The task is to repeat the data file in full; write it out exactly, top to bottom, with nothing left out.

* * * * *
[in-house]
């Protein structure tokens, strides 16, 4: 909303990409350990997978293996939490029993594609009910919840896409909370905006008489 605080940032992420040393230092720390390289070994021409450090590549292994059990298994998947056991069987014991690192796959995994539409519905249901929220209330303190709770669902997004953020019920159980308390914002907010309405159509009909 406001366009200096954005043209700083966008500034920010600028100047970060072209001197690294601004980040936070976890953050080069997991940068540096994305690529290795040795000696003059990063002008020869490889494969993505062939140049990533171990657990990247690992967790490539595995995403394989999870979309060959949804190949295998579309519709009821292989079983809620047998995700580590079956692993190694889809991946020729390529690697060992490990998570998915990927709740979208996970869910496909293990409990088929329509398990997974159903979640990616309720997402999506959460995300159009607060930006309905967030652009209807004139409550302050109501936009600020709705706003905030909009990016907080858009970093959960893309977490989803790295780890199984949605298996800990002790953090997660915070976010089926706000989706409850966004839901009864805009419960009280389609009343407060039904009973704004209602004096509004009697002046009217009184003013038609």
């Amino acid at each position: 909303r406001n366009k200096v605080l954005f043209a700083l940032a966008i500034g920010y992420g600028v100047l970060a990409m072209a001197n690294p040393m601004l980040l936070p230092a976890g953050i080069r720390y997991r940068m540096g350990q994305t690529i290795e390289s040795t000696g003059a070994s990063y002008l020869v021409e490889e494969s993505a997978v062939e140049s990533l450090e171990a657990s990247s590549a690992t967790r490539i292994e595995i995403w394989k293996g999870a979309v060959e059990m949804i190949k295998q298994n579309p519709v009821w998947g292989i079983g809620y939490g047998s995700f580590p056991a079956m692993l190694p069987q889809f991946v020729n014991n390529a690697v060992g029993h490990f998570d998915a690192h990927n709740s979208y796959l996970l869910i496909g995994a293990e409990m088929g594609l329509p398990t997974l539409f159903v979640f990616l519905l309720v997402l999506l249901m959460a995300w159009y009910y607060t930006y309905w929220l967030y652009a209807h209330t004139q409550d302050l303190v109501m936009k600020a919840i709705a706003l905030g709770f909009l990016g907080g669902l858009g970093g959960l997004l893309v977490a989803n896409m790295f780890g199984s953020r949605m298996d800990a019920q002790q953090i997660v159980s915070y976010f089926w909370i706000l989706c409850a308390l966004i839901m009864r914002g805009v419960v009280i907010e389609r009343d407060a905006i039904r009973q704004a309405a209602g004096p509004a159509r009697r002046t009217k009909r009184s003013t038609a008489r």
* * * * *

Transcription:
[in-house]
């Protein structure tokens, strides 16, 4: 909303990409350990997978293996939490029993594609009910919840896409909370905006008489 605080940032992420040393230092720390390289070994021409450090590549292994059990298994998947056991069987014991690192796959995994539409519905249901929220209330303190709770669902997004953020019920159980308390914002907010309405159509009909 406001366009200096954005043209700083966008500034920010600028100047970060072209001197690294601004980040936070976890953050080069997991940068540096994305690529290795040795000696003059990063002008020869490889494969993505062939140049990533171990657990990247690992967790490539595995995403394989999870979309060959949804190949295998579309519709009821292989079983809620047998995700580590079956692993190694889809991946020729390529690697060992490990998570998915990927709740979208996970869910496909293990409990088929329509398990997974159903979640990616309720997402999506959460995300159009607060930006309905967030652009209807004139409550302050109501936009600020709705706003905030909009990016907080858009970093959960893309977490989803790295780890199984949605298996800990002790953090997660915070976010089926706000989706409850966004839901009864805009419960009280389609009343407060039904009973704004209602004096509004009697002046009217009184003013038609």
């Amino acid at each position: 909303r406001n366009k200096v605080l954005f043209a700083l940032a966008i500034g920010y992420g600028v100047l970060a990409m072209a001197n690294p040393m601004l980040l936070p230092a976890g953050i080069r720390y997991r940068m540096g350990q994305t690529i290795e390289s040795t000696g003059a070994s990063y002008l020869v021409e490889e494969s993505a997978v062939e140049s990533l450090e171990a657990s990247s590549a690992t967790r490539i292994e595995i995403w394989k293996g999870a979309v060959e059990m949804i190949k295998q298994n579309p519709v009821w998947g292989i079983g809620y939490g047998s995700f580590p056991a079956m692993l190694p069987q889809f991946v020729n014991n390529a690697v060992g029993h490990f998570d998915a690192h990927n709740s979208y796959l996970l869910i496909g995994a293990e409990m088929g594609l329509p398990t997974l539409f159903v979640f990616l519905l309720v997402l999506l249901m959460a995300w159009y009910y607060t930006y309905w929220l967030y652009a209807h209330t004139q409550d302050l303190v109501m936009k600020a919840i709705a706003l905030g709770f909009l990016g907080g669902l858009g970093g959960l997004l893309v977490a989803n896409m790295f780890g199984s953020r949605m298996d800990a019920q002790q953090i997660v159980s915070y976010f089926w909370i706000l989706c409850a308390l966004i839901m009864r914002g805009v419960v009280i907010e389609r009343d407060a905006i039904r009973q704004a309405a209602g004096p509004a159509r009697r002046t009217k009909r009184s003013t038609a008489r």